I have had to cancel the last three monthly club star parties, three in a row. The February, March and April new Moon star parties did not happen. Yes, the weather this spring has been that bad, just horrible for stargazing. This has affected the large observatories atop the summit, with over 70% of the time lost for March and April.
As the date for this star party approached I checked the forecast and satellite images with apprehension. This actually looks like we might get a clear night.
Which telescope? That decision was already made, I have been looking forward to a dark night with the classic 8″ Cave Astrola since finishing the restoration months ago. Previous attempts another victim of the bad weather. With my vehicle in the shop it took a little disassembly to fit this telescope in my wife’s Honda, but it fit.
Driving up the mountain a cloudless Mauna Kea greeted me, the scene a complete opposite to what I feared. This might actually happen.
I was surprised to see only a few guys showed up. Only three of use were there to enjoy the dark night. Cliff had brought his 24″ telescope, but without the staff needed to assemble it, as a result it sat unused in his truck. As usual Bernt’s plan was photography, his instrument a Canon 6D camera and a couple wide, fast, prime lenses.
Thus everyone had fun around the 8″ Astrola, which provided excellent views of the globular clusters and galaxies available in the spring sky.
I have to admit I succumbed to the temptation and sent a taunting message on the club Facebook group . A photo of the telescope silhouetted against the clear sky with the caption “Why are you not here?” I know, very juvenile, I still did it.
Cliff once owned a Cave Astrola, using this one he was reliving old memories. He was downright exuberant as he used the ‘scope to find some showpiece objects like the Jewelbox and Omega Centauri. I just let him go for a while, no stopping Cliff when he gets rolling.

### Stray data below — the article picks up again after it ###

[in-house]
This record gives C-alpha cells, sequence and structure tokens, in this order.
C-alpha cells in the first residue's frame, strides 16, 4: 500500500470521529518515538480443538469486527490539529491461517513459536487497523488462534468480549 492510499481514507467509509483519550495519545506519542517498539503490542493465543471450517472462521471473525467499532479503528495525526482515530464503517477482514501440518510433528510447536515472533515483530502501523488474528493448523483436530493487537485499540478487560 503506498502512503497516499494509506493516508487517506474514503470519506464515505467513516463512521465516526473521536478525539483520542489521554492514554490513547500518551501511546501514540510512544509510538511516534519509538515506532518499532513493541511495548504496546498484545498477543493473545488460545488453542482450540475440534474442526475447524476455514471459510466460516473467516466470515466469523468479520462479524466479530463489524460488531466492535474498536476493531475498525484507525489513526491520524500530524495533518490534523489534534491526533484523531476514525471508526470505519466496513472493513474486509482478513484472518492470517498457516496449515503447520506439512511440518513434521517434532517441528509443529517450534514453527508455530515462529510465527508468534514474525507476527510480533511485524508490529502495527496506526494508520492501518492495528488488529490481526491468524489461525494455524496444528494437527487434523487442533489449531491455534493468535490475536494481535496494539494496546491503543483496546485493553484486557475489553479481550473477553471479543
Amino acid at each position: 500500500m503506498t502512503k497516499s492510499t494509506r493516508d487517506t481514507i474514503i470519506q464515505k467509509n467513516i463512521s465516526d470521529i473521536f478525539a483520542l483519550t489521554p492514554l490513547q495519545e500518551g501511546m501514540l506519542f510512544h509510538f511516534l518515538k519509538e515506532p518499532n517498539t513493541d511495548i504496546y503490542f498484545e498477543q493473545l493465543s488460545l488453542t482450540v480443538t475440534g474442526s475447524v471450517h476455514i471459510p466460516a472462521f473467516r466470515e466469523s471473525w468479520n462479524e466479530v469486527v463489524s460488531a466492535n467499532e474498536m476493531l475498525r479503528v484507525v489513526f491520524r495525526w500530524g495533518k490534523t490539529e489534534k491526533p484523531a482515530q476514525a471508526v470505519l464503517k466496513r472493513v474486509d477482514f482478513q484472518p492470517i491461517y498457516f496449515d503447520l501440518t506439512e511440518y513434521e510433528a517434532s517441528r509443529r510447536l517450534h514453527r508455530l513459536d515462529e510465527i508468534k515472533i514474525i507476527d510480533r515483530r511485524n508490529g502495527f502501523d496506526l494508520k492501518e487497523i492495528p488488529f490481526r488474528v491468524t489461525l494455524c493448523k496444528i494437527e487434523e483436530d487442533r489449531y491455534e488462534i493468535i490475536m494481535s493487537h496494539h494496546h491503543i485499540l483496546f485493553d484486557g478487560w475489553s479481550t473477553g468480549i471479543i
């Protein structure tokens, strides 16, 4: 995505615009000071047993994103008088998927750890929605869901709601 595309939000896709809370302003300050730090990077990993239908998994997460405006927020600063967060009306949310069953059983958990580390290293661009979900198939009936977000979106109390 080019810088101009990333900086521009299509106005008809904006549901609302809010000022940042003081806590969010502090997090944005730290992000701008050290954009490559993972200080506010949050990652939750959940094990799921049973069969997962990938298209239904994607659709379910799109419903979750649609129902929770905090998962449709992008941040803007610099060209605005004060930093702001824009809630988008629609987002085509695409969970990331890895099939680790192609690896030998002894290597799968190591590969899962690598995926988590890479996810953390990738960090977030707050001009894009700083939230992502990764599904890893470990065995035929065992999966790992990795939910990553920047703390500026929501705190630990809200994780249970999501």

The military was playing games on the range below us, helicopters charging about and hovering in the darkness. A drone wandered about, identifiable by its odd green light and the buzz of a small propeller.
There was also some sort of garishly bright light setup in the valley below, blasting the landscape. Fortunately it could be avoided by setting up back from the edge of the parking area we use.
There was no exploration of new objects this night, I spent the hours looking up old favorites, the brighter globular clusters and galaxies that are suited to an 8” telescope.
I also spent time refreshing my knowledge if the sky, noting constellations and specific stars, remembering where one ended and the next began, the names of some of the lesser known stars, and finding objects from memory.
NGC4945 – Large, faint, very elongated, no notable core, no dust lane, simply a general brightening to the center without structure
NGC2903 – Bright and easy to find off the Sickle of Leo, elongated into a 1×4 oval, an almost stellar core at the center
M7 – An easy unaided eye cluster, large! bright! coarse, flling the field of the 22mm eyepiece with bright stars, several dozen blue stars scattered in clumps across a field over half a degree in diameter, the stars of the cluster sre set against a background haze of Milky Way stars, a notable dark mottling of dark nebulae throughout the cluster
M6 – A distinct grouping of a few dozen bright stars, bright, coarse, large at 15′ across, fully resolved, a very pretty sight in the eyepiece, visible to the unaided eye north of the scorpion’s tail
Between rounds at the eyepiece I played with the camera, attempting to capture the night. I had a new toy, an Rokinon 16mm f/2 lens to try. Well? Not that new, it too had been waiting months for a dark, cloudless sky.
I wrapped it up it in about 2am, disassembling the telescope and packing it into the vehicle. The others had left a while before me, I lingered under such a beautiful sky. Hopefully this marks the end of the bad weather and the start of many more good nights under Mauna Kea stars.